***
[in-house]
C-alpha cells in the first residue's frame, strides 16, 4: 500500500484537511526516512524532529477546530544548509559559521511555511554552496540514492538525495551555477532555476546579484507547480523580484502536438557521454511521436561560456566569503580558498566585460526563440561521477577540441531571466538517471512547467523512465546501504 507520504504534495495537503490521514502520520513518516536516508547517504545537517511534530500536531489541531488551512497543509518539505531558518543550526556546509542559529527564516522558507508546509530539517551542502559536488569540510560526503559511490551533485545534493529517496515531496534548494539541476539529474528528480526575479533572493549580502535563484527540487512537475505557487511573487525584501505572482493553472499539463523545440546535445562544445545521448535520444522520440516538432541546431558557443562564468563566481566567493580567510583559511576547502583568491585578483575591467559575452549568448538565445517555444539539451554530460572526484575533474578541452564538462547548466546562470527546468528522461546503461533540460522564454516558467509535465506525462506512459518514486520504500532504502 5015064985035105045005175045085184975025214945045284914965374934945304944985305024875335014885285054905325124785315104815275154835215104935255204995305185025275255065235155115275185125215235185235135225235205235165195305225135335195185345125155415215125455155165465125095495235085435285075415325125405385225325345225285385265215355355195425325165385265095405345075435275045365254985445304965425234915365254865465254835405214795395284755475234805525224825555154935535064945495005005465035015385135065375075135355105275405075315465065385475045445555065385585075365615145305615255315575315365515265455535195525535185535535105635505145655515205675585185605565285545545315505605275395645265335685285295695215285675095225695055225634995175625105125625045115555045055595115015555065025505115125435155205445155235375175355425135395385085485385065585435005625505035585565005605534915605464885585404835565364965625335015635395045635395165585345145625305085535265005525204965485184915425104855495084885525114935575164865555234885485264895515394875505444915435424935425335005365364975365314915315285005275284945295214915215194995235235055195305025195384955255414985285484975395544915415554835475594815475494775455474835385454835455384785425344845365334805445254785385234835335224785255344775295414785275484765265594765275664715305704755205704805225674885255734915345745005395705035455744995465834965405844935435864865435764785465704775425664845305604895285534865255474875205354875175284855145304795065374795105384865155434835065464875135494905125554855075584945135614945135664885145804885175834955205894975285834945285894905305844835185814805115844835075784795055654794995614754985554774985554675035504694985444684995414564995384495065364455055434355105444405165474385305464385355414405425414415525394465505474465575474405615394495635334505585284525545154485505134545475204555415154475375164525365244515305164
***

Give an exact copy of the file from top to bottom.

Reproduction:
[in-house]
C-alpha cells in the first residue's frame, strides 16, 4: 500500500484537511526516512524532529477546530544548509559559521511555511554552496540514492538525495551555477532555476546579484507547480523580484502536438557521454511521436561560456566569503580558498566585460526563440561521477577540441531571466538517471512547467523512465546501504 507520504504534495495537503490521514502520520513518516536516508547517504545537517511534530500536531489541531488551512497543509518539505531558518543550526556546509542559529527564516522558507508546509530539517551542502559536488569540510560526503559511490551533485545534493529517496515531496534548494539541476539529474528528480526575479533572493549580502535563484527540487512537475505557487511573487525584501505572482493553472499539463523545440546535445562544445545521448535520444522520440516538432541546431558557443562564468563566481566567493580567510583559511576547502583568491585578483575591467559575452549568448538565445517555444539539451554530460572526484575533474578541452564538462547548466546562470527546468528522461546503461533540460522564454516558467509535465506525462506512459518514486520504500532504502 5015064985035105045005175045085184975025214945045284914965374934945304944985305024875335014885285054905325124785315104815275154835215104935255204995305185025275255065235155115275185125215235185235135225235205235165195305225135335195185345125155415215125455155165465125095495235085435285075415325125405385225325345225285385265215355355195425325165385265095405345075435275045365254985445304965425234915365254865465254835405214795395284755475234805525224825555154935535064945495005005465035015385135065375075135355105275405075315465065385475045445555065385585075365615145305615255315575315365515265455535195525535185535535105635505145655515205675585185605565285545545315505605275395645265335685285295695215285675095225695055225634995175625105125625045115555045055595115015555065025505115125435155205445155235375175355425135395385085485385065585435005625505035585565005605534915605464885585404835565364965625335015635395045635395165585345145625305085535265005525204965485184915425104855495084885525114935575164865555234885485264895515394875505444915435424935425335005365364975365314915315285005275284945295214915215194995235235055195305025195384955255414985285484975395544915415554835475594815475494775455474835385454835455384785425344845365334805445254785385234835335224785255344775295414785275484765265594765275664715305704755205704805225674885255734915345745005395705035455744995465834965405844935435864865435764785465704775425664845305604895285534865255474875205354875175284855145304795065374795105384865155434835065464875135494905125554855075584945135614945135664885145804885175834955205894975285834945285894905305844835185814805115844835075784795055654794995614754985554774985554675035504694985444684995414564995384495065364455055434355105444405165474385305464385355414405425414415525394465505474465575474405615394495635334505585284525545154485505134545475204555415154475375164525365244515305164